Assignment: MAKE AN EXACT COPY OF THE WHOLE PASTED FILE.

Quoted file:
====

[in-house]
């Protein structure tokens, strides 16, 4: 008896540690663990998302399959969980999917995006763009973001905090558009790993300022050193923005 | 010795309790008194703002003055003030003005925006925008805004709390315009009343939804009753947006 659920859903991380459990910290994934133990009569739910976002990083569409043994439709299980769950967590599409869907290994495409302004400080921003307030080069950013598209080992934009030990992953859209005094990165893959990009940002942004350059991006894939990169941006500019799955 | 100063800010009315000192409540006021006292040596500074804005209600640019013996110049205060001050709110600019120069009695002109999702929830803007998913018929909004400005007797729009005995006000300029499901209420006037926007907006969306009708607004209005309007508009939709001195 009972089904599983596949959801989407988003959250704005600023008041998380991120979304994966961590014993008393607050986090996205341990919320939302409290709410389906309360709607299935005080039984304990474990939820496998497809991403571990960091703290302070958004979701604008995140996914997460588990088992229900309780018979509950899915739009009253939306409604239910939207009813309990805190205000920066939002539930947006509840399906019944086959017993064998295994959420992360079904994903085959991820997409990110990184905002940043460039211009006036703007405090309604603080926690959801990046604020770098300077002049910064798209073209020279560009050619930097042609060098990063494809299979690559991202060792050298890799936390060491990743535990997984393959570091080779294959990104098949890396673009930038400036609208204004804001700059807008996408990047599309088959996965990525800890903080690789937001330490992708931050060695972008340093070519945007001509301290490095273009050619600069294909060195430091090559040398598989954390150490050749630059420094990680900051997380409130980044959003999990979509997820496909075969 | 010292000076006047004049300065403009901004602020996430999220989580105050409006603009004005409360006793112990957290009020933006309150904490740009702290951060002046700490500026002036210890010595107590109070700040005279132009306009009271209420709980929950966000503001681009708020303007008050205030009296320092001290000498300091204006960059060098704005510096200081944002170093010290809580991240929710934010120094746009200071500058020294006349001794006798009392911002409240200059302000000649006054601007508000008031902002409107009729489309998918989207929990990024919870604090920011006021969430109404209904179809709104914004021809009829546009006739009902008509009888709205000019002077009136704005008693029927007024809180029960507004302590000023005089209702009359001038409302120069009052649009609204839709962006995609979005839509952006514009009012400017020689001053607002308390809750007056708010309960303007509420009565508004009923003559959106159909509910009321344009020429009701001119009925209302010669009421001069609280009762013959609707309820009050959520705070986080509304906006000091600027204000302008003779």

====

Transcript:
[in-house]
């Protein structure tokens, strides 16, 4: 008896540690663990998302399959969980999917995006763009973001905090558009790993300022050193923005 | 010795309790008194703002003055003030003005925006925008805004709390315009009343939804009753947006 659920859903991380459990910290994934133990009569739910976002990083569409043994439709299980769950967590599409869907290994495409302004400080921003307030080069950013598209080992934009030990992953859209005094990165893959990009940002942004350059991006894939990169941006500019799955 | 100063800010009315000192409540006021006292040596500074804005209600640019013996110049205060001050709110600019120069009695002109999702929830803007998913018929909004400005007797729009005995006000300029499901209420006037926007907006969306009708607004209005309007508009939709001195 009972089904599983596949959801989407988003959250704005600023008041998380991120979304994966961590014993008393607050986090996205341990919320939302409290709410389906309360709607299935005080039984304990474990939820496998497809991403571990960091703290302070958004979701604008995140996914997460588990088992229900309780018979509950899915739009009253939306409604239910939207009813309990805190205000920066939002539930947006509840399906019944086959017993064998295994959420992360079904994903085959991820997409990110990184905002940043460039211009006036703007405090309604603080926690959801990046604020770098300077002049910064798209073209020279560009050619930097042609060098990063494809299979690559991202060792050298890799936390060491990743535990997984393959570091080779294959990104098949890396673009930038400036609208204004804001700059807008996408990047599309088959996965990525800890903080690789937001330490992708931050060695972008340093070519945007001509301290490095273009050619600069294909060195430091090559040398598989954390150490050749630059420094990680900051997380409130980044959003999990979509997820496909075969 | 010292000076006047004049300065403009901004602020996430999220989580105050409006603009004005409360006793112990957290009020933006309150904490740009702290951060002046700490500026002036210890010595107590109070700040005279132009306009009271209420709980929950966000503001681009708020303007008050205030009296320092001290000498300091204006960059060098704005510096200081944002170093010290809580991240929710934010120094746009200071500058020294006349001794006798009392911002409240200059302000000649006054601007508000008031902002409107009729489309998918989207929990990024919870604090920011006021969430109404209904179809709104914004021809009829546009006739009902008509009888709205000019002077009136704005008693029927007024809180029960507004302590000023005089209702009359001038409302120069009052649009609204839709962006995609979005839509952006514009009012400017020689001053607002308390809750007056708010309960303007509420009565508004009923003559959106159909509910009321344009020429009701001119009925209302010669009421001069609280009762013959609707309820009050959520705070986080509304906006000091600027204000302008003779």